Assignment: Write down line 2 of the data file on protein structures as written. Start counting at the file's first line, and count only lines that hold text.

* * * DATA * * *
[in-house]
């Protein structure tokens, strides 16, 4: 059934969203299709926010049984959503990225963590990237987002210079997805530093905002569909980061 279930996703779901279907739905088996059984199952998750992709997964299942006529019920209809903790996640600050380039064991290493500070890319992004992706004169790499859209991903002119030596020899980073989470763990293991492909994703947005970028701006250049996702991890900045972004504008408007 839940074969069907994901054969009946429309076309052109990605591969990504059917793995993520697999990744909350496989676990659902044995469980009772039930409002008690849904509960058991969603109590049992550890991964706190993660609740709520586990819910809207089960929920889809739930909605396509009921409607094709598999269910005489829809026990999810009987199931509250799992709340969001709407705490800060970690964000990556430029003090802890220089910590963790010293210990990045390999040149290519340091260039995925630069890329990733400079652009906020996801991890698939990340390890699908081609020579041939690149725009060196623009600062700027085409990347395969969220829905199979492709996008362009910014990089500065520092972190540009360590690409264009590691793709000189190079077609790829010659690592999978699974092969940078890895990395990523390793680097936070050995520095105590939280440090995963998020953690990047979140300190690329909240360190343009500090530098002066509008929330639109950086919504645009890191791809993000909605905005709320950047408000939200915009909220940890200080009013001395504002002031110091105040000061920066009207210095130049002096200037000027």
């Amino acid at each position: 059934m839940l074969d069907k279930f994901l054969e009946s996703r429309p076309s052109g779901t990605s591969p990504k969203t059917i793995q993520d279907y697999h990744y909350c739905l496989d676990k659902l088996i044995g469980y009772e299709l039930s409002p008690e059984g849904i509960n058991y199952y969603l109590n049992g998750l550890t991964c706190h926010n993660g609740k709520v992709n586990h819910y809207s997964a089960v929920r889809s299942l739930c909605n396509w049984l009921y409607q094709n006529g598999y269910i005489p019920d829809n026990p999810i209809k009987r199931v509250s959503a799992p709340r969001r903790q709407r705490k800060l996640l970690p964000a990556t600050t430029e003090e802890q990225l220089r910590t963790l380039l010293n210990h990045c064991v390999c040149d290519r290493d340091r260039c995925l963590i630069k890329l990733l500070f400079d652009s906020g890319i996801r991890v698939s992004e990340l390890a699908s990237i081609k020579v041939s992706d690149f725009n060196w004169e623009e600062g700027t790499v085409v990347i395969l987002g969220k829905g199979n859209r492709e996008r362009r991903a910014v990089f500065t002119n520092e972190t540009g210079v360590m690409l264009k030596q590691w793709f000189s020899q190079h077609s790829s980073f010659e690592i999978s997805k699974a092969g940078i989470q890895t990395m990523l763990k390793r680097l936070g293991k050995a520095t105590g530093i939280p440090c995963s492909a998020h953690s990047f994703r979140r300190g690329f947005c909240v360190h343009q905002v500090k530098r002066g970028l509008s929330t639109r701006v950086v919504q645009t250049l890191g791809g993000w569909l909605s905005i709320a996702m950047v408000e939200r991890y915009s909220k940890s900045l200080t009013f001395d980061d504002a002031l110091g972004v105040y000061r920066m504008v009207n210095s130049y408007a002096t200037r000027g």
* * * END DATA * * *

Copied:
């Protein structure tokens, strides 16, 4: 059934969203299709926010049984959503990225963590990237987002210079997805530093905002569909980061 279930996703779901279907739905088996059984199952998750992709997964299942006529019920209809903790996640600050380039064991290493500070890319992004992706004169790499859209991903002119030596020899980073989470763990293991492909994703947005970028701006250049996702991890900045972004504008408007 839940074969069907994901054969009946429309076309052109990605591969990504059917793995993520697999990744909350496989676990659902044995469980009772039930409002008690849904509960058991969603109590049992550890991964706190993660609740709520586990819910809207089960929920889809739930909605396509009921409607094709598999269910005489829809026990999810009987199931509250799992709340969001709407705490800060970690964000990556430029003090802890220089910590963790010293210990990045390999040149290519340091260039995925630069890329990733400079652009906020996801991890698939990340390890699908081609020579041939690149725009060196623009600062700027085409990347395969969220829905199979492709996008362009910014990089500065520092972190540009360590690409264009590691793709000189190079077609790829010659690592999978699974092969940078890895990395990523390793680097936070050995520095105590939280440090995963998020953690990047979140300190690329909240360190343009500090530098002066509008929330639109950086919504645009890191791809993000909605905005709320950047408000939200915009909220940890200080009013001395504002002031110091105040000061920066009207210095130049002096200037000027």